Tenants who are too scared to complain to their landlords
Tuesday 26th July 2011
In the wake of the Landlords from Hell TV investigation, Citizens Advice has compiled tips for private tenants whose homes are in need of repair.
The programme showed how some landlords are accommodating people in overcrowded, damp and dilapidated homes.
Gillian Guy, Citizens Advice chief executive, said: “Last year Citizens Advice bureaux helped with almost 500,000 housing problems, up 14% from the year before.
“Everyone should have the right to live in a safe and decent home, but we see a lot of private tenants who are too scared to complain about terrible conditions for fear of eviction.
“We want to make sure people have the right information about their legal rights and can get the advice they need in this complex area of law.”
The charity has released five tips which it believes can help tenants feel more secure in their home:
As a tenant, you have the right to have the structure of your home kept in good repair by your landlord. Heating and hot water systems must also be kept in working order. Details about repair responsibilities are usually set out in a written tenancy agreement.
If you are living in private rented property which is in an unsatisfactory condition, there may be several ways of getting repairs or improvements done. BUT you should always check your housing status before you complain about housing conditions, as your landlord may try to evict you if you ask for repairs to be carried out. If in doubt, get advice from an experienced adviser at your local housing aid centre, law centre or Citizens Advice Bureau (see www.adviceguide.org.uk).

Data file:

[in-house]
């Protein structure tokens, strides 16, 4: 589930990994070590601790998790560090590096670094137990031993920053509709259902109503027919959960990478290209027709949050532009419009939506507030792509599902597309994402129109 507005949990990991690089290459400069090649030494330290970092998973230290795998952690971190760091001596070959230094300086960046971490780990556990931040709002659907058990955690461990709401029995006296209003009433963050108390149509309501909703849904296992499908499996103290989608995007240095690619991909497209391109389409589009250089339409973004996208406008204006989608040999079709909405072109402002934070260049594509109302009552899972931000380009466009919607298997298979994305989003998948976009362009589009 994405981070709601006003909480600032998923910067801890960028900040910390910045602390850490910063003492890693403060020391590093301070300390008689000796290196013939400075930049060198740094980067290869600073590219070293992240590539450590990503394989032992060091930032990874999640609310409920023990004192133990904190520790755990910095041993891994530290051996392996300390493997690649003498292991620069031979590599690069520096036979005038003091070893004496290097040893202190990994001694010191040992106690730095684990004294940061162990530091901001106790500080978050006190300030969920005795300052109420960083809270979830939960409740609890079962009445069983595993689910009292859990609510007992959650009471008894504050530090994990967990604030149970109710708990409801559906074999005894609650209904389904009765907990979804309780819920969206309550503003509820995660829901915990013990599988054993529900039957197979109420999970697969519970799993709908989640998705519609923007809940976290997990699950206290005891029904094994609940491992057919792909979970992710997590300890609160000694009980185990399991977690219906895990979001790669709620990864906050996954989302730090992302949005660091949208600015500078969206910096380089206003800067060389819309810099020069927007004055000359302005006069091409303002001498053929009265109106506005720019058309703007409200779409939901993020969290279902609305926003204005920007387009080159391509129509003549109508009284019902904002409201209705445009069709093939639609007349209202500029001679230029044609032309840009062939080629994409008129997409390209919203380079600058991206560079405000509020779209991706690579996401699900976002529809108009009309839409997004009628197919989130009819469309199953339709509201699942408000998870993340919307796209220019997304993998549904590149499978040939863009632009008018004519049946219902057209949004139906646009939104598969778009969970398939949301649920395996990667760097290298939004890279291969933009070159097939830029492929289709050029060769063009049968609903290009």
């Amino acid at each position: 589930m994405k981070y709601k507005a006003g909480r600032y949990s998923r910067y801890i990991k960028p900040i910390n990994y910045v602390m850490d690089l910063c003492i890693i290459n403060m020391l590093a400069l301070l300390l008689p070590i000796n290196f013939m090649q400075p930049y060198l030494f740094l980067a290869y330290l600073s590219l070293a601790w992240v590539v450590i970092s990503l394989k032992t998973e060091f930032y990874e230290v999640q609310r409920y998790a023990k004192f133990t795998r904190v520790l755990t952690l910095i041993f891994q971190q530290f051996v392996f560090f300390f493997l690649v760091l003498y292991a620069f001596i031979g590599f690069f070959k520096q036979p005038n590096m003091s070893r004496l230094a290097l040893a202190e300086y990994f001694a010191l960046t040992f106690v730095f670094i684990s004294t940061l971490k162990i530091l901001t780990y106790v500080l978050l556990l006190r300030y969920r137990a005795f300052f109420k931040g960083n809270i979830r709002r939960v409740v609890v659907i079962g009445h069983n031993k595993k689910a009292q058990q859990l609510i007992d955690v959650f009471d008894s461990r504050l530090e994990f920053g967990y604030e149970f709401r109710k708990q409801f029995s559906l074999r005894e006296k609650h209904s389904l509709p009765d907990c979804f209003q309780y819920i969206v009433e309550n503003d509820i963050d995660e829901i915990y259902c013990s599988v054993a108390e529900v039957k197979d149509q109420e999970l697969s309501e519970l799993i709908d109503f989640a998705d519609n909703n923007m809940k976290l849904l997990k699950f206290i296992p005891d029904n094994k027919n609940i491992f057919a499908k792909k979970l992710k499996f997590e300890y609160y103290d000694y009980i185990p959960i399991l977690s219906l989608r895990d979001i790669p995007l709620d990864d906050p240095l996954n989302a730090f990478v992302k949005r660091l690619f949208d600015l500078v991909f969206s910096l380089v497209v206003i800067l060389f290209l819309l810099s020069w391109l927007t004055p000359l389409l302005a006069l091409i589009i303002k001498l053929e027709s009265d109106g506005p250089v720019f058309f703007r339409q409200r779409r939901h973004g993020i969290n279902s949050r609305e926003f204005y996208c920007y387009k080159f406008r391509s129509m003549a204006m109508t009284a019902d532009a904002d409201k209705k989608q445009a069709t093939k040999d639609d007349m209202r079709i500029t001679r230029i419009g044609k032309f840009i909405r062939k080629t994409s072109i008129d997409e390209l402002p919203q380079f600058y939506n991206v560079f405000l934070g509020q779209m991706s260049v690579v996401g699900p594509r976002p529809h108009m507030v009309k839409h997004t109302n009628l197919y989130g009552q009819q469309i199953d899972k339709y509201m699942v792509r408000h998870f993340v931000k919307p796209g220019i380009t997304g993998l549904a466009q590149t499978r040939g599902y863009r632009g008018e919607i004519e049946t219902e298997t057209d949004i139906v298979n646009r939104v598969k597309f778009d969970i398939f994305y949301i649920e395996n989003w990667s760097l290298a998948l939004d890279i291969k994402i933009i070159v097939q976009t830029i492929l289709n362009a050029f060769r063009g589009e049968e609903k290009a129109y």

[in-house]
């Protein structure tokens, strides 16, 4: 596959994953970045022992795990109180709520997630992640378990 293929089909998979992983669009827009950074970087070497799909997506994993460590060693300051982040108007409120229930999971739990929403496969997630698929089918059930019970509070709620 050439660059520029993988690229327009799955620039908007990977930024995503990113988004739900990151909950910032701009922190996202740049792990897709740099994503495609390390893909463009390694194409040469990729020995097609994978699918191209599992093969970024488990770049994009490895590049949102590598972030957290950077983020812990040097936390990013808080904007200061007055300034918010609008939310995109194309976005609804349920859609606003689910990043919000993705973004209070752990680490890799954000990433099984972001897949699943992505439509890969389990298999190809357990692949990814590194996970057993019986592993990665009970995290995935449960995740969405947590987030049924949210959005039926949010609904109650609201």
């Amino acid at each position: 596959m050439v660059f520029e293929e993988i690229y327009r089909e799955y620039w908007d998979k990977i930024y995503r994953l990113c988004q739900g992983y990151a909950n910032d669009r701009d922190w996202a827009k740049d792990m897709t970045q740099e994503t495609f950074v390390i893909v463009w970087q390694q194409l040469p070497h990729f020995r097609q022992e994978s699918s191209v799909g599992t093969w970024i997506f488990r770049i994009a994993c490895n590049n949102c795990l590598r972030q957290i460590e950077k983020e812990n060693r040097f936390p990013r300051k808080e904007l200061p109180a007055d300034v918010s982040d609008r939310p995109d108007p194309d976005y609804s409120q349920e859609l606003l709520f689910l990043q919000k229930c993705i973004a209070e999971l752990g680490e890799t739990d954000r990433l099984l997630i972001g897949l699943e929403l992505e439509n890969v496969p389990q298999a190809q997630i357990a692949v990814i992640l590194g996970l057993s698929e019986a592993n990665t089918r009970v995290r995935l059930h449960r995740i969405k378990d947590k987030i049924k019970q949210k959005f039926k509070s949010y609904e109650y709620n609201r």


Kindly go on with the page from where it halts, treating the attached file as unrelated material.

The first step is usually to talk to your landlord. It may be worth trying to negotiate amicably with your landlord, even if they do not have a legal duty to carry out a repair. Put your request in writing and keep a copy.
If this doesn’t work, DON’T just stop paying your rent, You don’t have the right to withhold rent and you shouldn’t do this to try to force your landlord to do repairs. Your landlord could take legal action against you for rent arrears and you could lose your home.
If you think that the condition of the property is either affecting your health or causing a nuisance to others, you should complain to the Environmental Health Department of your local council. They should investigate and they have the power to order your landlord to do the necessary repairs. Local councils also have a duty to take action against a landlord if they consider that housing conditions are not acceptable for people to live in.
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